Astronomers plan on rewriting the star-charts with the latest space telescope, which aims at unlocking the secrets behind the birth and evolution of our home galaxy.
Europe’s new Milky Way Galaxy mapping-mission, called Gaia, is about to embark on a space mission that should create the most detailed three-dimensional star chart of the nearest billion stars. Each and every target star will have its position, distance, movement, and changes in brightness followed at least 70 times over a five year period. (See also “Mystery Deepens Over Where Sun Was Born“.)
The two-ton space telescope, launched on Thursday on a Russian Soyuz rocket, headed into orbit from the European Space Agency’s spaceport in French Guiana.
Light from the cosmos will focus onto Gaia’s eye, a single digital camera equipped with a billion-pixel CCD chip-set, the largest and most sensitive light-detector ever flown in space.
With 100 individual mini-detectors working in concert, star positions will be measured with stunning precision, down to 10 micro arc-seconds of accuracy. “This is an astonishing step up in accuracy. To give an example, Gaia will measure the difference in position of one side of a human hair compared to the other side of it—in Paris, as viewed from London,” said mission scientist Mark Cropper, from the Mullard Space Science Laboratory in a statement.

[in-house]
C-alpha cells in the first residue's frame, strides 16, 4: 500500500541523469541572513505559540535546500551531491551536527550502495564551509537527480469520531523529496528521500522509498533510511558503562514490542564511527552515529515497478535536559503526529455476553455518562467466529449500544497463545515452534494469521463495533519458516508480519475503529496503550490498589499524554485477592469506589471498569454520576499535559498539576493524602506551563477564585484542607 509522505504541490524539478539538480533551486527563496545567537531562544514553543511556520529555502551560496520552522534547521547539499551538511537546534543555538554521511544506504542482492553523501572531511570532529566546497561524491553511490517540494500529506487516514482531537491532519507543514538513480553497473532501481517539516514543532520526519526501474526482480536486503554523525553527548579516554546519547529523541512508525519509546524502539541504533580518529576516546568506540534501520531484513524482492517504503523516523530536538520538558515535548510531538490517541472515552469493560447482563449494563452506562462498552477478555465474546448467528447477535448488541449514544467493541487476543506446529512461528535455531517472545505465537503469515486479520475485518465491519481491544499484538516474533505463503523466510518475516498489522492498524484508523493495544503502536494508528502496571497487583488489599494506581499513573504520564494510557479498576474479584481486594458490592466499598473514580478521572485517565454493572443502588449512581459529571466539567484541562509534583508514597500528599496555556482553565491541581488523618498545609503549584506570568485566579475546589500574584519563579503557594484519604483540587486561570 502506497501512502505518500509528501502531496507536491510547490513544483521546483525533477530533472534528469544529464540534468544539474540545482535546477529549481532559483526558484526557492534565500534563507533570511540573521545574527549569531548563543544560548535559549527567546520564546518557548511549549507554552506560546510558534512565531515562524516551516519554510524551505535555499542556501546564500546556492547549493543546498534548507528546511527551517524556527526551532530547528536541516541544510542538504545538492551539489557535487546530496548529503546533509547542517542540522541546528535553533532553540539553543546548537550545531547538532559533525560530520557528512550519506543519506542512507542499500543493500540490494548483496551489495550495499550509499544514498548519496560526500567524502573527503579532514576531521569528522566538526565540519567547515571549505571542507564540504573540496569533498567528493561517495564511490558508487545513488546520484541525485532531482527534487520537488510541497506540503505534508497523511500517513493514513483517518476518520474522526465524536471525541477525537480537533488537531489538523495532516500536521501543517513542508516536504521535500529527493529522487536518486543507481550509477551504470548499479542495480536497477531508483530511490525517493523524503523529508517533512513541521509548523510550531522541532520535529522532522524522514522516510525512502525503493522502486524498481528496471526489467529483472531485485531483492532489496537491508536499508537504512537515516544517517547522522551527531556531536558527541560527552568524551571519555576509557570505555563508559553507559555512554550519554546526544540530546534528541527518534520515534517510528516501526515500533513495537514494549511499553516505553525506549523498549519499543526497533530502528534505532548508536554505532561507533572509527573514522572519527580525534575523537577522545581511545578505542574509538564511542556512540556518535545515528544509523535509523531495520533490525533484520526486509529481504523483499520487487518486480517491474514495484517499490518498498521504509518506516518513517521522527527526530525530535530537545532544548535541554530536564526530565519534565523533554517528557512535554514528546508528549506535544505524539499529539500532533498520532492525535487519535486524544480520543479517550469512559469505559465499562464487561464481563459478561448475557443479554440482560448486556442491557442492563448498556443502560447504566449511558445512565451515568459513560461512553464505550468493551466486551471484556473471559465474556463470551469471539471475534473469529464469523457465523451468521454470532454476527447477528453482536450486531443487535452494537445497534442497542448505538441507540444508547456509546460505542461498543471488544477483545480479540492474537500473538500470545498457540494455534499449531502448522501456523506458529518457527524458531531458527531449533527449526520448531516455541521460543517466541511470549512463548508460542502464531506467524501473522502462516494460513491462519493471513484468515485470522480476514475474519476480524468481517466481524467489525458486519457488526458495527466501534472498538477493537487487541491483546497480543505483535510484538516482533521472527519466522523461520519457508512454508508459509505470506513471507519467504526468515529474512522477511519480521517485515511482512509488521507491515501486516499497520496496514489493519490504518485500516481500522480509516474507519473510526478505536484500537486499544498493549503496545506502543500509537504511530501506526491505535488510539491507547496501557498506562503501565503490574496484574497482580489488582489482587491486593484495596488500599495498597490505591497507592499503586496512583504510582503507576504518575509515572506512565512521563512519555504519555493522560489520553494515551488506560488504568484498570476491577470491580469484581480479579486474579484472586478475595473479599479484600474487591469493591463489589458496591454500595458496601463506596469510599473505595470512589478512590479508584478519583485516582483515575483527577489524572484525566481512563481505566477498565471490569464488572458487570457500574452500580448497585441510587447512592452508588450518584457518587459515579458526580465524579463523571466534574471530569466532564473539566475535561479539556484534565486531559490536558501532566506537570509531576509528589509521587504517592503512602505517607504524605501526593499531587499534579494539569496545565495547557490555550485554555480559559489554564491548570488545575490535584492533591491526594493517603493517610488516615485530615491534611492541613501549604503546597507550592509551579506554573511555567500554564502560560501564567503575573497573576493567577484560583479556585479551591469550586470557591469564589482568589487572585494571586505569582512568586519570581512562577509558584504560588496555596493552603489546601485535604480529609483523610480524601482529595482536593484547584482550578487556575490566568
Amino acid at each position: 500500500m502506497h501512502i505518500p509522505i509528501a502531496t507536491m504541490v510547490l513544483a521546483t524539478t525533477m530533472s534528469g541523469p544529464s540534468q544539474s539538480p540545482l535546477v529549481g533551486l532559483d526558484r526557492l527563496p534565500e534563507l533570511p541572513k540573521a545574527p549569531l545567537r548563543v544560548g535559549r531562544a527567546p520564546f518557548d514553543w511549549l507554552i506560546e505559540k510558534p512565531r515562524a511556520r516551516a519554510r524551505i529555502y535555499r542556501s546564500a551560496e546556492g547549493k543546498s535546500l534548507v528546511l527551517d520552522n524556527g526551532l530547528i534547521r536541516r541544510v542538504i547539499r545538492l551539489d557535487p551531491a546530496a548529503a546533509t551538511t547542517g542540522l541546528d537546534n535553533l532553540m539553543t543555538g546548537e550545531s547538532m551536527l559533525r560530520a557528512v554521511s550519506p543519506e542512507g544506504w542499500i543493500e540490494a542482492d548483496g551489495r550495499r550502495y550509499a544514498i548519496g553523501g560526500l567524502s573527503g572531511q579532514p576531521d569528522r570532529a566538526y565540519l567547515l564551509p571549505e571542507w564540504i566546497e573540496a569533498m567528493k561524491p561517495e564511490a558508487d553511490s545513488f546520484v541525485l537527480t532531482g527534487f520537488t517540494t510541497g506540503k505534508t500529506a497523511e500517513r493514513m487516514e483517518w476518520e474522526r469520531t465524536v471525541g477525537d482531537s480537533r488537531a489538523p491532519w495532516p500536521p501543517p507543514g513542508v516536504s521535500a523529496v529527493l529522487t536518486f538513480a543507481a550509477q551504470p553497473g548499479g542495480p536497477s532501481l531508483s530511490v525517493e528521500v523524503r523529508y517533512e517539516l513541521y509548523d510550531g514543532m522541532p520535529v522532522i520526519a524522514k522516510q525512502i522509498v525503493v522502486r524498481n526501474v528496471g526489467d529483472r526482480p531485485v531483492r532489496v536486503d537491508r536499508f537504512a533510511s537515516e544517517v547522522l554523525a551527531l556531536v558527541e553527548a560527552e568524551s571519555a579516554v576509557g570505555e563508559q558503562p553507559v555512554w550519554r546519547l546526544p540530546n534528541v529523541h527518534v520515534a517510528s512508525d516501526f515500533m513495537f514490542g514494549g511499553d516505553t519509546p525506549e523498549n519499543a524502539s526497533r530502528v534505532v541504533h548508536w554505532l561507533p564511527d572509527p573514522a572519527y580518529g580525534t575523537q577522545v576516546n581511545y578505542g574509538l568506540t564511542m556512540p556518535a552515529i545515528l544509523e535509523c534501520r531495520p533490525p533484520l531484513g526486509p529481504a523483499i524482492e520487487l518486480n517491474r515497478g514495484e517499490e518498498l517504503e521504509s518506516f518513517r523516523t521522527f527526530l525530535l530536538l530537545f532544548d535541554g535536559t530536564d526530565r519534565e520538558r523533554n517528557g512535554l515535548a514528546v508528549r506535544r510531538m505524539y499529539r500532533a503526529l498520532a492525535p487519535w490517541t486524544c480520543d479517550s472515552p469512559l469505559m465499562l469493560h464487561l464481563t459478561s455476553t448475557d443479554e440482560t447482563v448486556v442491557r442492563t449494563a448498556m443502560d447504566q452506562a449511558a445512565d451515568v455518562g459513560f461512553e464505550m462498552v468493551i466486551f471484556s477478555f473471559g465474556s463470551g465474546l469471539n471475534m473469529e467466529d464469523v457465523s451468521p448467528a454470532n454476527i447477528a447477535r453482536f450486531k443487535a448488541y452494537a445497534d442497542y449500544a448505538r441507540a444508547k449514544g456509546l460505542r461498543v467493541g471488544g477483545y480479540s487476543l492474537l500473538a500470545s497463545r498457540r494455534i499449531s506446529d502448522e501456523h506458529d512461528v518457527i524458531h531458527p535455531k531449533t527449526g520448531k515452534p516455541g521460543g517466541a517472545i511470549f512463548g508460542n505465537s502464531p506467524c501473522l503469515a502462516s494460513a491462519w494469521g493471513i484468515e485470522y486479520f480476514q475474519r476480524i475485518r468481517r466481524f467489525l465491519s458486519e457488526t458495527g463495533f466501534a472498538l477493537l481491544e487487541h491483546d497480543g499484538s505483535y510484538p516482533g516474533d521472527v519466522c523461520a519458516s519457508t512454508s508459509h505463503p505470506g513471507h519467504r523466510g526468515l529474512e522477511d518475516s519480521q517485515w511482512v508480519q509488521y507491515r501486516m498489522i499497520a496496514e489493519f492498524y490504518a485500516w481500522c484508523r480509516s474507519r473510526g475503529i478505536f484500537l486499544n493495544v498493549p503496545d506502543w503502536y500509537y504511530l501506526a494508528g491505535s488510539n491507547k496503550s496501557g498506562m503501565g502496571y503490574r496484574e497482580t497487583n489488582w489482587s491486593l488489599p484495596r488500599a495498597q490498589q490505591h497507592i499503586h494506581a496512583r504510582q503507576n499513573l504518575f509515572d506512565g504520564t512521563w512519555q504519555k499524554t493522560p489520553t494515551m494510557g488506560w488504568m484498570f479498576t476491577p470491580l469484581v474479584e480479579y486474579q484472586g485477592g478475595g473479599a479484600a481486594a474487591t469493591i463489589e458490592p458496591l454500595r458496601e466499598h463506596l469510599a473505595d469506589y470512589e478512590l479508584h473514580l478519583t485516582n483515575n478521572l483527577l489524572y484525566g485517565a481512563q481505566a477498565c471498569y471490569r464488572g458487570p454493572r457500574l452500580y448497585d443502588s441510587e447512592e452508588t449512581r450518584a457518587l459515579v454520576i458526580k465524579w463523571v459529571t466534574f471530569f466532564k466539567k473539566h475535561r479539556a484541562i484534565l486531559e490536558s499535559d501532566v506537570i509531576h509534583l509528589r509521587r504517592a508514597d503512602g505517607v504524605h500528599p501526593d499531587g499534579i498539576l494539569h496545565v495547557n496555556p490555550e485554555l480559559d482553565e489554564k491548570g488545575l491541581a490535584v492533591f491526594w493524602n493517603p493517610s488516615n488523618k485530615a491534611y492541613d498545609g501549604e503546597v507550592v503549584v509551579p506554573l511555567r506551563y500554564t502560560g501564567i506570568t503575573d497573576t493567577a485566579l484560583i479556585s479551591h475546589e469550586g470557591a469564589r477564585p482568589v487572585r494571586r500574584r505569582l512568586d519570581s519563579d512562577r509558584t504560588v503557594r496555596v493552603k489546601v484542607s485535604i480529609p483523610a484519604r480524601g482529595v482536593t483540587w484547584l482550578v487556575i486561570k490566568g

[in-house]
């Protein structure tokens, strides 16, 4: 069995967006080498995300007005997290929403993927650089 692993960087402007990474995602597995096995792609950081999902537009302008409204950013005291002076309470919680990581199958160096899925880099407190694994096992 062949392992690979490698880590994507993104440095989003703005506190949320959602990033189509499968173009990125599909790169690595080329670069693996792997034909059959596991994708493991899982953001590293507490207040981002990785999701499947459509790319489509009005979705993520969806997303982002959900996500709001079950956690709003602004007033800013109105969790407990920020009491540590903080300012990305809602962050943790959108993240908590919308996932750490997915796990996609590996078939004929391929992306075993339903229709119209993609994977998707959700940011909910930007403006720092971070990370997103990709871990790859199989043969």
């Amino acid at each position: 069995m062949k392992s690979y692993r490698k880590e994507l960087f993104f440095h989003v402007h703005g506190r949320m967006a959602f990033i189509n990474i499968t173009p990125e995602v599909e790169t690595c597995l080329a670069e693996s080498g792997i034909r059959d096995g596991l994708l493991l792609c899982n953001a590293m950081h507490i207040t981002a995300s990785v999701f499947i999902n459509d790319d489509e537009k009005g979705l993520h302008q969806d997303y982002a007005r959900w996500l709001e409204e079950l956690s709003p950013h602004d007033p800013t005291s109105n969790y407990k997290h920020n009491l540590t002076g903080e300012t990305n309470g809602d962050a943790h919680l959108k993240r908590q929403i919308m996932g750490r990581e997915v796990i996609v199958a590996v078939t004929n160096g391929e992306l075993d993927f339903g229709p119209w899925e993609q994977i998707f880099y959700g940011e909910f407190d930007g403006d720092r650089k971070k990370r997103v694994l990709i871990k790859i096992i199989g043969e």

Expectations are that Gaia will also be able to peer at extremely faint objects too—down to magnitude 20—about 400,000 times fainter than what the naked eye can see looking up at the night sky.
Astronomers hope that the flood of data returned will unlock some of the mysteries behind the origin and evolution of our Milky Way Galaxy and create a brand new catalog of tens of thousands of new and exotic objects, including supernovae, blazars, dwarf stars, exoplanets, and even asteroids in our own solar system.